No. I never dared speaking about this fear with Tim. It felt as if it would do more damage than good. I’ve been thinking, “he must also have his fears about being us”, and then looking at the strong base we have built with our love for each other through nature, simple living, climbing, camping, traveling, cooking, and being active in so many ways, it seemed much wiser to let the whisper be left alone in that corner. I would have been concerned if it had grown stronger over the years, but it hasn’t. It just another balancing constant, I guess. By nature, I have an intensely questioning mind. This voice is simply another part of it, making sure that I stay on track through life, giving me a little scare but also providing a reality check. Are we compatible or not?

I’m so ridiculously glad that he gets it. We are safe. The base has grown even stronger, and now the next level awaits us.

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PDC reflections 4 – day 9

This was important. This was worth all the money, time and energy spent on the planning leading up to these two weeks and the immersion into permaculture during these two weeks. This was a key factor, maybe t h e key factor, in letting me know that Tim and I are a good match. Looking ahead, I can now rest my mind knowing that Tim has had a full on experience with permaculture design, and that he now knows what its all about, and that we can now share this way of systems thinking to plan our entwined future.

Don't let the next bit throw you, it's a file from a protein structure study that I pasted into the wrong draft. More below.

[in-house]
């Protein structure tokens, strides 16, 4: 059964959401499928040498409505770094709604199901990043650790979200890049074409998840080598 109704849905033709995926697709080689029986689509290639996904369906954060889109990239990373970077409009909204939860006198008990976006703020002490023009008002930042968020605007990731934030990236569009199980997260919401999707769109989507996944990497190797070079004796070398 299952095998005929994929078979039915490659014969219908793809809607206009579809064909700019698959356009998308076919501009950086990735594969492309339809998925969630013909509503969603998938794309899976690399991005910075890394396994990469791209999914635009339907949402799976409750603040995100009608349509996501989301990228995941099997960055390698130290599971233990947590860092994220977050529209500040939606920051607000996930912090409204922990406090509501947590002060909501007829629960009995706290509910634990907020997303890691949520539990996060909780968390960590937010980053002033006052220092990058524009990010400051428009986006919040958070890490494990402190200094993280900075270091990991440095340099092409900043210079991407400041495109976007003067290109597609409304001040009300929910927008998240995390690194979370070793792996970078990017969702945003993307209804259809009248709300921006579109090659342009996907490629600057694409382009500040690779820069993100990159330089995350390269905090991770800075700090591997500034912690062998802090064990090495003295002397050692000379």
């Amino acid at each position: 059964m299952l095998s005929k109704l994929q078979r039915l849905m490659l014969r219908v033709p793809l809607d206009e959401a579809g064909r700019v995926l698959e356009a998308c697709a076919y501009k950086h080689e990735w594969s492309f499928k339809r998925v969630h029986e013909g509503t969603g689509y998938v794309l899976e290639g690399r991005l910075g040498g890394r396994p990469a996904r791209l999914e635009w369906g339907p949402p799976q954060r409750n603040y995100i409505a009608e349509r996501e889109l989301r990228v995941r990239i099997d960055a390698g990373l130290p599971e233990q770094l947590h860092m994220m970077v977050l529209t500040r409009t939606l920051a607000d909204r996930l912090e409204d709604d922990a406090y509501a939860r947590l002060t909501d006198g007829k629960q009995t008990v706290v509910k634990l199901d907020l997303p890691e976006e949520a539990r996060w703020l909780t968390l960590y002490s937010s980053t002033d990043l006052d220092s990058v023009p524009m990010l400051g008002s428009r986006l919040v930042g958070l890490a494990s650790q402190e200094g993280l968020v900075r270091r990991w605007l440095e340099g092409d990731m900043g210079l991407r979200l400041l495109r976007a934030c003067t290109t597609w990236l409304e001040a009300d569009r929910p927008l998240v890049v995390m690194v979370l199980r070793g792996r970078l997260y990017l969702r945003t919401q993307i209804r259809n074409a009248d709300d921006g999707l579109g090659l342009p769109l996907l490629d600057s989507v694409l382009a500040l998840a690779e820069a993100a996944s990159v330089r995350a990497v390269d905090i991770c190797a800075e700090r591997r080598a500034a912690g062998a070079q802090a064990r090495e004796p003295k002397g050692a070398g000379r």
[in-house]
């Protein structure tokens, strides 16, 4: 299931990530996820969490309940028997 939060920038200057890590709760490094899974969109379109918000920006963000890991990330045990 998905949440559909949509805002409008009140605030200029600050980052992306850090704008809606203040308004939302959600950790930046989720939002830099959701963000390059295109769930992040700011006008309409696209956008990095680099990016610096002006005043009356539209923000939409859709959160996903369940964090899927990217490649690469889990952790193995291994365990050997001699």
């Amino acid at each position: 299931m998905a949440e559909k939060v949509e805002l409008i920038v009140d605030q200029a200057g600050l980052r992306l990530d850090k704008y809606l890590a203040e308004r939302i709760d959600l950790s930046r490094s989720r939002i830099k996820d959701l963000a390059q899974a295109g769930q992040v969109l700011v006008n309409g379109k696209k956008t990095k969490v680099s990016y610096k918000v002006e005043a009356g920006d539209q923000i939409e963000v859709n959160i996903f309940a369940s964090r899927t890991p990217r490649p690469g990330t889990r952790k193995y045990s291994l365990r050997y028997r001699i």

It’s a harsh thing to say, “do this or I will leave you”, but in essence, that’s what I did on a personal-mental level. I knew I needed Tim to understand at least the basics of permaculture for me to be able to plan for a long life together. Some things are just more important than others. I will never need to turn him into an avid freediver, because I can meet him on the rocks instead of in the ocean. We don’t have to work together side by side every day or have the same opinion on all subjects. But with permaculture being so strongly linked in with my core ethics, there was just no way that I could keep on leading a joint life, with Tim not knowing about those ethics and how they impact my life. Since 2010 I’ve been using permaculture as a framework through which I observe and analyse the world. It helps me to stay in line with my ethics and to view every decision from multiple angles, so that I know I can stand up for whatever I decide to do.

When analysing my relationship with Tim, I saw that we were aligned in most domains, but that I had a stronger emphasis on systems thinking in relation to my place in this world. I live with the mental framework of a compulsive analytical do-gooder. I can’t change that, but I can harness and use it as a strong beneficial quality of my personality. I need my life to fit with my personality, thus, I need Tim’s idea of our mutual life to fit with my personality.